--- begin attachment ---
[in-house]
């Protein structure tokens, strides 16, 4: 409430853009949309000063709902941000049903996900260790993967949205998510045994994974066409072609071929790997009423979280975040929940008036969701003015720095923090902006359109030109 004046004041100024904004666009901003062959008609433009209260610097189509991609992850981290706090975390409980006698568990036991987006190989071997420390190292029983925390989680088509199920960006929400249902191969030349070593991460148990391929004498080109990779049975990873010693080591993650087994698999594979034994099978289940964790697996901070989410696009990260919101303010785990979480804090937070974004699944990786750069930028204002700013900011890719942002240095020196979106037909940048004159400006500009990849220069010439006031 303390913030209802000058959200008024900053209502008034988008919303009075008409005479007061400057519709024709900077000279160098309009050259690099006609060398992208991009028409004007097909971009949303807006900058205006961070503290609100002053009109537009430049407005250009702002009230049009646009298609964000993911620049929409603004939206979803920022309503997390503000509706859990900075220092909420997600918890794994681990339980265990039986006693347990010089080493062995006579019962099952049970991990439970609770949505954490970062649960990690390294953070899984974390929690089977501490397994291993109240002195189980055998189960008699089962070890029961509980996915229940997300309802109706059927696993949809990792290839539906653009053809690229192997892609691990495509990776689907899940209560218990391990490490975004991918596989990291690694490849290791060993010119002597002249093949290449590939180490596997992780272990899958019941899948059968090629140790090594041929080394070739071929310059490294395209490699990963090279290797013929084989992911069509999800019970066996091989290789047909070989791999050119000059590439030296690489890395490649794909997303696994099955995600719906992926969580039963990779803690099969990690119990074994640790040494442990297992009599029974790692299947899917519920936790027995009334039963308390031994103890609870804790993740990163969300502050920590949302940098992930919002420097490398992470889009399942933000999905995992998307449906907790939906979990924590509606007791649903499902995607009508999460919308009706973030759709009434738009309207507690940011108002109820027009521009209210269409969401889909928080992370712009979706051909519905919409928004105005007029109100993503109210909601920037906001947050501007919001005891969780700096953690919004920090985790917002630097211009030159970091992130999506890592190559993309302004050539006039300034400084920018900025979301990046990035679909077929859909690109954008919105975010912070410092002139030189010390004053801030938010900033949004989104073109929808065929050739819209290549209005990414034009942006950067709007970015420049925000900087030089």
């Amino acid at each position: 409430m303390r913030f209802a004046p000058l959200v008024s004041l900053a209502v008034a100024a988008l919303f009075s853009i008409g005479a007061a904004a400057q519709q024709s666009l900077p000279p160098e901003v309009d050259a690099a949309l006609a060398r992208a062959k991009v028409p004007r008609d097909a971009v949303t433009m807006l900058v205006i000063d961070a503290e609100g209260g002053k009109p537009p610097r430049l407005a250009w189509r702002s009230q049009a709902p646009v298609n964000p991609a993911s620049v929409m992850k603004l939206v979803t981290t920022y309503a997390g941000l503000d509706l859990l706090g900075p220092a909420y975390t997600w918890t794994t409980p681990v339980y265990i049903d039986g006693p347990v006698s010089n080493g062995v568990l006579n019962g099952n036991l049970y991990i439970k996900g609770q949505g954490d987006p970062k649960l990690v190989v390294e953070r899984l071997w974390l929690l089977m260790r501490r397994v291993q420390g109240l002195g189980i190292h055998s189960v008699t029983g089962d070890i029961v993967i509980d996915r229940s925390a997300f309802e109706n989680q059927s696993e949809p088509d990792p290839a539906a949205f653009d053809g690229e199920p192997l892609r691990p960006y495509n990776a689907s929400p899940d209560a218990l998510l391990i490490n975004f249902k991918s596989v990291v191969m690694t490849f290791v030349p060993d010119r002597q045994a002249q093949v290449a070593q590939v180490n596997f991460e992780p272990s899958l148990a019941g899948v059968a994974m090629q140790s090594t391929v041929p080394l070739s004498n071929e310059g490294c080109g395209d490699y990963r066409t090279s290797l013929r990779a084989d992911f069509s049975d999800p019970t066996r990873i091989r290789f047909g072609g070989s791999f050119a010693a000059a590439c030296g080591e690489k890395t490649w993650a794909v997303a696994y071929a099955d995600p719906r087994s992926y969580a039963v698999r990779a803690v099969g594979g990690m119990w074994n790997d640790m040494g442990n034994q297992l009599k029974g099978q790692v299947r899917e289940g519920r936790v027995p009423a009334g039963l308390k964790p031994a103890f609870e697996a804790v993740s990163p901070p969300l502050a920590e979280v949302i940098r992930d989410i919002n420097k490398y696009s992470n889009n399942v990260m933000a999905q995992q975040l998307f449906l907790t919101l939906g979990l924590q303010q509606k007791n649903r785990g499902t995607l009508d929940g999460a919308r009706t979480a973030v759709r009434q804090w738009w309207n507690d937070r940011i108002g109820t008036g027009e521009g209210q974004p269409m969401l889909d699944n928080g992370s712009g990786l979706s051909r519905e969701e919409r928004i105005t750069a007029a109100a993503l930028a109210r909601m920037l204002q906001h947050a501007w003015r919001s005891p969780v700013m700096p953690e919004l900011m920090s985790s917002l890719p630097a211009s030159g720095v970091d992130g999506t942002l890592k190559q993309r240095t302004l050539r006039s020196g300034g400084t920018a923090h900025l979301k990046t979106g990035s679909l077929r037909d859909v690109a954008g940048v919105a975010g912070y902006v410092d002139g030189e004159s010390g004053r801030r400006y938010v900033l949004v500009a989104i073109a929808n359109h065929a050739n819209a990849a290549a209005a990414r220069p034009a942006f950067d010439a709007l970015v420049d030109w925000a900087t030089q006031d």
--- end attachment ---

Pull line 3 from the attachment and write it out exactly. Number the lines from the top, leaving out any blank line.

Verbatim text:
């Amino acid at each position: 409430m303390r913030f209802a004046p000058l959200v008024s004041l900053a209502v008034a100024a988008l919303f009075s853009i008409g005479a007061a904004a400057q519709q024709s666009l900077p000279p160098e901003v309009d050259a690099a949309l006609a060398r992208a062959k991009v028409p004007r008609d097909a971009v949303t433009m807006l900058v205006i000063d961070a503290e609100g209260g002053k009109p537009p610097r430049l407005a250009w189509r702002s009230q049009a709902p646009v298609n964000p991609a993911s620049v929409m992850k603004l939206v979803t981290t920022y309503a997390g941000l503000d509706l859990l706090g900075p220092a909420y975390t997600w918890t794994t409980p681990v339980y265990i049903d039986g006693p347990v006698s010089n080493g062995v568990l006579n019962g099952n036991l049970y991990i439970k996900g609770q949505g954490d987006p970062k649960l990690v190989v390294e953070r899984l071997w974390l929690l089977m260790r501490r397994v291993q420390g109240l002195g189980i190292h055998s189960v008699t029983g089962d070890i029961v993967i509980d996915r229940s925390a997300f309802e109706n989680q059927s696993e949809p088509d990792p290839a539906a949205f653009d053809g690229e199920p192997l892609r691990p960006y495509n990776a689907s929400p899940d209560a218990l998510l391990i490490n975004f249902k991918s596989v990291v191969m690694t490849f290791v030349p060993d010119r002597q045994a002249q093949v290449a070593q590939v180490n596997f991460e992780p272990s899958l148990a019941g899948v059968a994974m090629q140790s090594t391929v041929p080394l070739s004498n071929e310059g490294c080109g395209d490699y990963r066409t090279s290797l013929r990779a084989d992911f069509s049975d999800p019970t066996r990873i091989r290789f047909g072609g070989s791999f050119a010693a000059a590439c030296g080591e690489k890395t490649w993650a794909v997303a696994y071929a099955d995600p719906r087994s992926y969580a039963v698999r990779a803690v099969g594979g990690m119990w074994n790997d640790m040494g442990n034994q297992l009599k029974g099978q790692v299947r899917e289940g519920r936790v027995p009423a009334g039963l308390k964790p031994a103890f609870e697996a804790v993740s990163p901070p969300l502050a920590e979280v949302i940098r992930d989410i919002n420097k490398y696009s992470n889009n399942v990260m933000a999905q995992q975040l998307f449906l907790t919101l939906g979990l924590q303010q509606k007791n649903r785990g499902t995607l009508d929940g999460a919308r009706t979480a973030v759709r009434q804090w738009w309207n507690d937070r940011i108002g109820t008036g027009e521009g209210q974004p269409m969401l889909d699944n928080g992370s712009g990786l979706s051909r519905e969701e919409r928004i105005t750069a007029a109100a993503l930028a109210r909601m920037l204002q906001h947050a501007w003015r919001s005891p969780v700013m700096p953690e919004l900011m920090s985790s917002l890719p630097a211009s030159g720095v970091d992130g999506t942002l890592k190559q993309r240095t302004l050539r006039s020196g300034g400084t920018a923090h900025l979301k990046t979106g990035s679909l077929r037909d859909v690109a954008g940048v919105a975010g912070y902006v410092d002139g030189e004159s010390g004053r801030r400006y938010v900033l949004v500009a989104i073109a929808n359109h065929a050739n819209a990849a290549a209005a990414r220069p034009a942006f950067d010439a709007l970015v420049d030109w925000a900087t030089q006031d």